Working with a lot of the public at different events, with a focus on living history/reenacting. I’ve set myself up more as a 19th-century itinerant photographer.
As part of that I carry a lot of items, that are designed and built to be reasonably historically representative and functional. My Darkbox or portable darkroom is no-exception.
Historically, there are many different designs to choose from as exemplified in catalogs, photographs and a small handful remaining of historic examples.
Unfortunately, I’m afraid that too many people have watched too much television, leading to the most common assumption that my darkbox is my camera, along with many other questions based upon myth created out of the silver screen.
My Darkbox is simply a wooden box, with a window and some tenting added, that provides a dark area, with limited light, that does not affect the collodion film. a safe-light. and while I have given my dark box a nice finish, which is very Victorian. these items were commercially available or were crafted for the photographer based upon their specifications.
When designing my darkbox, I looked at historical and modern examples. with the basic caveat that it needed to be light enough for me to move and setup by myself, it also needed to have enough working space for a 5×7 sized silver bath, plate holder, and trays.
fortunitly, it’s also big enouph that I can with some careful manipulations work with an 8×10, it is however a tight space. leading to eventually updated to something more portable. but with more space
Not being terribly flush in money to invest in purchasing a crafted darkbox, with the stand and tenting. I opted to talk to a local woodworker to craft the box for me. The basic design was is similar to some of the modern crafted darkboxes, in particular, Steves of Black art Woodcraft who makes wonderful period style cameras, and point of fact is the same person who originally crafted my camera.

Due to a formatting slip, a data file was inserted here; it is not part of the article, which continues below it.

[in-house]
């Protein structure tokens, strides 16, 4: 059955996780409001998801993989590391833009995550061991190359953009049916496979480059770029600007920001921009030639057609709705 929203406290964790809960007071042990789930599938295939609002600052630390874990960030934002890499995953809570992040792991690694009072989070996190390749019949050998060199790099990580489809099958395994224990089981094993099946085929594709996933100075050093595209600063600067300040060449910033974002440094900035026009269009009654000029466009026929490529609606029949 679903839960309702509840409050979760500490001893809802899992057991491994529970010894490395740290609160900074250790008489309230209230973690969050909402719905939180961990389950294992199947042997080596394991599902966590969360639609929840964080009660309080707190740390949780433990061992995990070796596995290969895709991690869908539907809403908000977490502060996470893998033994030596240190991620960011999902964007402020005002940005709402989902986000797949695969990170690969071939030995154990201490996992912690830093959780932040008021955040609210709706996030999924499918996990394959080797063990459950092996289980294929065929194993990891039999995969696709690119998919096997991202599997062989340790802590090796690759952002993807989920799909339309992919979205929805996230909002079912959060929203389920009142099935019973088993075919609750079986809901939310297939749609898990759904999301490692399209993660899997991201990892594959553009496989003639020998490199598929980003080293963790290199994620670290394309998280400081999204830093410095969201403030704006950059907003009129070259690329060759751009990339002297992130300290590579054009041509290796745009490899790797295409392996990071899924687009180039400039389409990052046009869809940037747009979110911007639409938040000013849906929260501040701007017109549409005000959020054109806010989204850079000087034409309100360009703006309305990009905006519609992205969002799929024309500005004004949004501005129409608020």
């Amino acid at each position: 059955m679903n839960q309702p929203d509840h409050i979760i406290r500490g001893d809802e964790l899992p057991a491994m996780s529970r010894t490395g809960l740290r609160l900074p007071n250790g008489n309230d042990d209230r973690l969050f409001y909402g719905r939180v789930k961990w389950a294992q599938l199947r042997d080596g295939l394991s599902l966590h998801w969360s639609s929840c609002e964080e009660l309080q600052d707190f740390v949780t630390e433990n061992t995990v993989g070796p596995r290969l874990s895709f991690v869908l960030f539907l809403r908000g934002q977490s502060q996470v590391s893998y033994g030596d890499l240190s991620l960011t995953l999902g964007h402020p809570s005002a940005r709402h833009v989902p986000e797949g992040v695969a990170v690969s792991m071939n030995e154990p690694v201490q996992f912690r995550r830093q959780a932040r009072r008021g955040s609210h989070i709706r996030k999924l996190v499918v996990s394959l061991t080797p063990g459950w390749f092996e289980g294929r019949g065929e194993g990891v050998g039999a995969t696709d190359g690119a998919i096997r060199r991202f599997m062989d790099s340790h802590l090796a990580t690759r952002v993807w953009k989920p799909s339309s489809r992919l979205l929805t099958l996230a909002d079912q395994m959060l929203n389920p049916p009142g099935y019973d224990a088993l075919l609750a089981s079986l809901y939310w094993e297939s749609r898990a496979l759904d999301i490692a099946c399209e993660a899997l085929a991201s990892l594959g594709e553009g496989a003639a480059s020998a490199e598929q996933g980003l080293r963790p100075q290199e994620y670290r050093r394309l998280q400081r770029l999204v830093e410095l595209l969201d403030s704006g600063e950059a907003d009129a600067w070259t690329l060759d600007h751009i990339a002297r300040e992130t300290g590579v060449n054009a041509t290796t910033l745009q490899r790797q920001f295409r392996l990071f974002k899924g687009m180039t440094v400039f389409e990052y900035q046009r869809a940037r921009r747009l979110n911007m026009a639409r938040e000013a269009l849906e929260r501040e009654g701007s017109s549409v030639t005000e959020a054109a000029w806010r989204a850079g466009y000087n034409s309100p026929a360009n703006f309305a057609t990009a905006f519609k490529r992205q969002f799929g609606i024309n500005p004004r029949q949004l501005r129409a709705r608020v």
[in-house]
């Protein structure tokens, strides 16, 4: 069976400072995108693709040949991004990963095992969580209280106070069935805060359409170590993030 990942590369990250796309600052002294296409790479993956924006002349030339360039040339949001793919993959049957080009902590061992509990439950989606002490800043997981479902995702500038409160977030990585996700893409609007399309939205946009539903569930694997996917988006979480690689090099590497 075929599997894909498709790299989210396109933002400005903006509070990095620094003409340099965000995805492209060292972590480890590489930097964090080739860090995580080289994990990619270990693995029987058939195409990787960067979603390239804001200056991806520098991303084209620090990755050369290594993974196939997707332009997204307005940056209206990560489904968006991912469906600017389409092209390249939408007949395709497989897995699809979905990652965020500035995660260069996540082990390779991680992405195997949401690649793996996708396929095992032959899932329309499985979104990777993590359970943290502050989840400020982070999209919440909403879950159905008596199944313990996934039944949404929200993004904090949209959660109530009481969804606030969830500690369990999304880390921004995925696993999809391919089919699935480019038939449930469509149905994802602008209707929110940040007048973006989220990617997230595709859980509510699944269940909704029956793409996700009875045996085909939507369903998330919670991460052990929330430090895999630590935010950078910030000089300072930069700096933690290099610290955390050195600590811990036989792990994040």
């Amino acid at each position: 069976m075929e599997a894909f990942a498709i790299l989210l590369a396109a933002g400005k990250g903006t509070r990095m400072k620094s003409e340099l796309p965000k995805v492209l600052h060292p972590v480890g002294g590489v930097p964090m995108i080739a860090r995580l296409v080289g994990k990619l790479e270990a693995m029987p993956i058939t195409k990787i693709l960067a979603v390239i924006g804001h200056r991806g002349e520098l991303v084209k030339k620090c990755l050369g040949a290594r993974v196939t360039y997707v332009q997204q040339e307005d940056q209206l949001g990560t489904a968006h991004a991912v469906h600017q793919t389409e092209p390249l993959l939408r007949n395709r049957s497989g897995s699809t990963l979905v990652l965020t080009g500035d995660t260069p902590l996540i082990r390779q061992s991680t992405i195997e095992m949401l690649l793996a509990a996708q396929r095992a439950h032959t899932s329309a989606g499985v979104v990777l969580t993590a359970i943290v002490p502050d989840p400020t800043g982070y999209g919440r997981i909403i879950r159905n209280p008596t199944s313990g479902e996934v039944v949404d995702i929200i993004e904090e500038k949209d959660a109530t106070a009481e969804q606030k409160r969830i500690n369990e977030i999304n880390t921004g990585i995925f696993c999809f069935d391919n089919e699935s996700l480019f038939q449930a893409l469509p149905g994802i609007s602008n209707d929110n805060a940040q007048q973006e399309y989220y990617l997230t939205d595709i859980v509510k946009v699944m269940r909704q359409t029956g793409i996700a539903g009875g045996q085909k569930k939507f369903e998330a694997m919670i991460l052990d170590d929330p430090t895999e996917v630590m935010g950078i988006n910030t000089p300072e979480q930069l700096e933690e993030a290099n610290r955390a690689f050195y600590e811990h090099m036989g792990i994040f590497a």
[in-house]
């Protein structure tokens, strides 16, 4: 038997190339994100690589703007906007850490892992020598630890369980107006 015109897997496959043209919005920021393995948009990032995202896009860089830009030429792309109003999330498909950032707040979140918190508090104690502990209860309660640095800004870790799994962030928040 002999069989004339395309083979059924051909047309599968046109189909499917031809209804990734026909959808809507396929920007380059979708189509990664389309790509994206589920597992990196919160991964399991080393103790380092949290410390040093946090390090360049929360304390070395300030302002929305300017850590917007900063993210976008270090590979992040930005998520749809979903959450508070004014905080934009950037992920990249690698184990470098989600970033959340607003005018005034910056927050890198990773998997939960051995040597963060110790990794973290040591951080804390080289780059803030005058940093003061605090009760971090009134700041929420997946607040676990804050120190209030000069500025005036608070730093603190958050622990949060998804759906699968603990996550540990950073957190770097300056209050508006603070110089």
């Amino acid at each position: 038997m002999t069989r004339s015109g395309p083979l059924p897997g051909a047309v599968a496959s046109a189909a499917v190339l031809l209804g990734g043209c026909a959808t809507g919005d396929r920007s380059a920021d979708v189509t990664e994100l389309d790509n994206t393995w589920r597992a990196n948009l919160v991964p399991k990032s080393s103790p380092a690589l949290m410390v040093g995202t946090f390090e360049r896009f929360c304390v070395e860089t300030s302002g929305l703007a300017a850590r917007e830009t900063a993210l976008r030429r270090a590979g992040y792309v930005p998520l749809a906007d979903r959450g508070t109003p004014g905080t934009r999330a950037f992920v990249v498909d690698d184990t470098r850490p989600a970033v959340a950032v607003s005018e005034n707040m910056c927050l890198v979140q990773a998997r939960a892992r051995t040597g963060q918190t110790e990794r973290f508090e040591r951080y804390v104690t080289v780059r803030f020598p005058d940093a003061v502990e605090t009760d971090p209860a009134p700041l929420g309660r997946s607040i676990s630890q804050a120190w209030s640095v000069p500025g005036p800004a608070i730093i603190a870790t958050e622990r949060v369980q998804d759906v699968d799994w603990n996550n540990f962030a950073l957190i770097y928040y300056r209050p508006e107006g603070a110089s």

The following year of use I crafted the tripod stand. based upon plans from Ty Guillory for his platform tripod. The tripod stand was a vast improvement making the whole thing more stable as well as being more historically correct.
I suppose, because I often set my darkbox up towards the front of the camp and that it’s on a tripod stand that this also adds to the confusion, but again people seemingly are fascinated by it, wanting to see the inside, take pictures of it, and so on. again to me it’s not particularly special, other than being finished box. that’s been stained a dark color, and painted yellow on the inside, it now proudly displays silver stains all over the inside.
the next question, why is it painted yellow inside. the answer is actually very simple, it’s a bright color that allows us to see more easily while tucked inside, plus collodion film is basically blind to color, again one of those safe colors. additionally, the majority of the wet-plate dark-boxes were also painted yellow on the inside
Finally, I would eventually prefer a cart, allowing me more space along with the ability to be more mobile at events, and I just recently learned who designed and crafted this cart, that was sold to another wet-plate photographer located in the northwest. and have asked him for his basic designs.